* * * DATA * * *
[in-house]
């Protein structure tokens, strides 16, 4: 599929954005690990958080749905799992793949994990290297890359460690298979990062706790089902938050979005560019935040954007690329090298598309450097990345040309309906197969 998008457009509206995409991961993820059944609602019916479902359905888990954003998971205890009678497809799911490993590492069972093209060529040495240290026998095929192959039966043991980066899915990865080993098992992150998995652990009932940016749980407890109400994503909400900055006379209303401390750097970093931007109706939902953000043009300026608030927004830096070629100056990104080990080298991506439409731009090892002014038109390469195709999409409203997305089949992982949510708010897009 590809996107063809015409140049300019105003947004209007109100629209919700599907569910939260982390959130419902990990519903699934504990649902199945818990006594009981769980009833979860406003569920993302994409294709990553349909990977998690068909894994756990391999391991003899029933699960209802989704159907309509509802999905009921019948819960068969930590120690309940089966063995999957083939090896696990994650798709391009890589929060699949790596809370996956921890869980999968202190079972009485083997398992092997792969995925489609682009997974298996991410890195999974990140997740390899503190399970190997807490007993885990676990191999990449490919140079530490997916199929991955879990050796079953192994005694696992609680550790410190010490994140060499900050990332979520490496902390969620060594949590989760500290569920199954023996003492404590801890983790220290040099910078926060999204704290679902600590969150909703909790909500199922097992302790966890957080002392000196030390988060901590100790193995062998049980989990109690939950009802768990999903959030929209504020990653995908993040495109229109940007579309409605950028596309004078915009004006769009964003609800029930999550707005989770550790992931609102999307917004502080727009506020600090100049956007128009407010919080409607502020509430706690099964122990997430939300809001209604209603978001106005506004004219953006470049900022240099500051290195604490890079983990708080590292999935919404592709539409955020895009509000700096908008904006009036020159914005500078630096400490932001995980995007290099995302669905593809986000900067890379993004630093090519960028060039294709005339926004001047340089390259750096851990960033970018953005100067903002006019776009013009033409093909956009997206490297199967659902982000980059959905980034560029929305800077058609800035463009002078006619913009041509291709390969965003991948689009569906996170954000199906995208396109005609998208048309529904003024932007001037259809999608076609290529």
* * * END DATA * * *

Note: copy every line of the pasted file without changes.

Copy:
[in-house]
């Protein structure tokens, strides 16, 4: 599929954005690990958080749905799992793949994990290297890359460690298979990062706790089902938050979005560019935040954007690329090298598309450097990345040309309906197969 998008457009509206995409991961993820059944609602019916479902359905888990954003998971205890009678497809799911490993590492069972093209060529040495240290026998095929192959039966043991980066899915990865080993098992992150998995652990009932940016749980407890109400994503909400900055006379209303401390750097970093931007109706939902953000043009300026608030927004830096070629100056990104080990080298991506439409731009090892002014038109390469195709999409409203997305089949992982949510708010897009 590809996107063809015409140049300019105003947004209007109100629209919700599907569910939260982390959130419902990990519903699934504990649902199945818990006594009981769980009833979860406003569920993302994409294709990553349909990977998690068909894994756990391999391991003899029933699960209802989704159907309509509802999905009921019948819960068969930590120690309940089966063995999957083939090896696990994650798709391009890589929060699949790596809370996956921890869980999968202190079972009485083997398992092997792969995925489609682009997974298996991410890195999974990140997740390899503190399970190997807490007993885990676990191999990449490919140079530490997916199929991955879990050796079953192994005694696992609680550790410190010490994140060499900050990332979520490496902390969620060594949590989760500290569920199954023996003492404590801890983790220290040099910078926060999204704290679902600590969150909703909790909500199922097992302790966890957080002392000196030390988060901590100790193995062998049980989990109690939950009802768990999903959030929209504020990653995908993040495109229109940007579309409605950028596309004078915009004006769009964003609800029930999550707005989770550790992931609102999307917004502080727009506020600090100049956007128009407010919080409607502020509430706690099964122990997430939300809001209604209603978001106005506004004219953006470049900022240099500051290195604490890079983990708080590292999935919404592709539409955020895009509000700096908008904006009036020159914005500078630096400490932001995980995007290099995302669905593809986000900067890379993004630093090519960028060039294709005339926004001047340089390259750096851990960033970018953005100067903002006019776009013009033409093909956009997206490297199967659902982000980059959905980034560029929305800077058609800035463009002078006619913009041509291709390969965003991948689009569906996170954000199906995208396109005609998208048309529904003024932007001037259809999608076609290529």